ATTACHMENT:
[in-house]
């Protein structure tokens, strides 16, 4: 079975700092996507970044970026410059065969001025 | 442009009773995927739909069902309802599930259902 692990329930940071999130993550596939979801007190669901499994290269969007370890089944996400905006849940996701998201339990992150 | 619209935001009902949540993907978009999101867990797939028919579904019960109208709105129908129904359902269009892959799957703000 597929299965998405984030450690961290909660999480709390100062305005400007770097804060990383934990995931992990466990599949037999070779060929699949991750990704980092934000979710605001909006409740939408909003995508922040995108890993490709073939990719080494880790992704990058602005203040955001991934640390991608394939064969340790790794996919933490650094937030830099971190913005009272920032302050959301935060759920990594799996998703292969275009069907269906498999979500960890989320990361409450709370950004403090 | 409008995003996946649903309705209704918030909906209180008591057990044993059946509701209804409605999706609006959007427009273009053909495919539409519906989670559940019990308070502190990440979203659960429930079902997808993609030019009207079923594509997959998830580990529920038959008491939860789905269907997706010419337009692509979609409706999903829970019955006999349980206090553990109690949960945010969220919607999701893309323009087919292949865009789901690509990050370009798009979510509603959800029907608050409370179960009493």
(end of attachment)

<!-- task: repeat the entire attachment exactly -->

[in-house]
């Protein structure tokens, strides 16, 4: 079975700092996507970044970026410059065969001025 | 442009009773995927739909069902309802599930259902 692990329930940071999130993550596939979801007190669901499994290269969007370890089944996400905006849940996701998201339990992150 | 619209935001009902949540993907978009999101867990797939028919579904019960109208709105129908129904359902269009892959799957703000 597929299965998405984030450690961290909660999480709390100062305005400007770097804060990383934990995931992990466990599949037999070779060929699949991750990704980092934000979710605001909006409740939408909003995508922040995108890993490709073939990719080494880790992704990058602005203040955001991934640390991608394939064969340790790794996919933490650094937030830099971190913005009272920032302050959301935060759920990594799996998703292969275009069907269906498999979500960890989320990361409450709370950004403090 | 409008995003996946649903309705209704918030909906209180008591057990044993059946509701209804409605999706609006959007427009273009053909495919539409519906989670559940019990308070502190990440979203659960429930079902997808993609030019009207079923594509997959998830580990529920038959008491939860789905269907997706010419337009692509979609409706999903829970019955006999349980206090553990109690949960945010969220919607999701893309323009087919292949865009789901690509990050370009798009979510509603959800029907608050409370179960009493």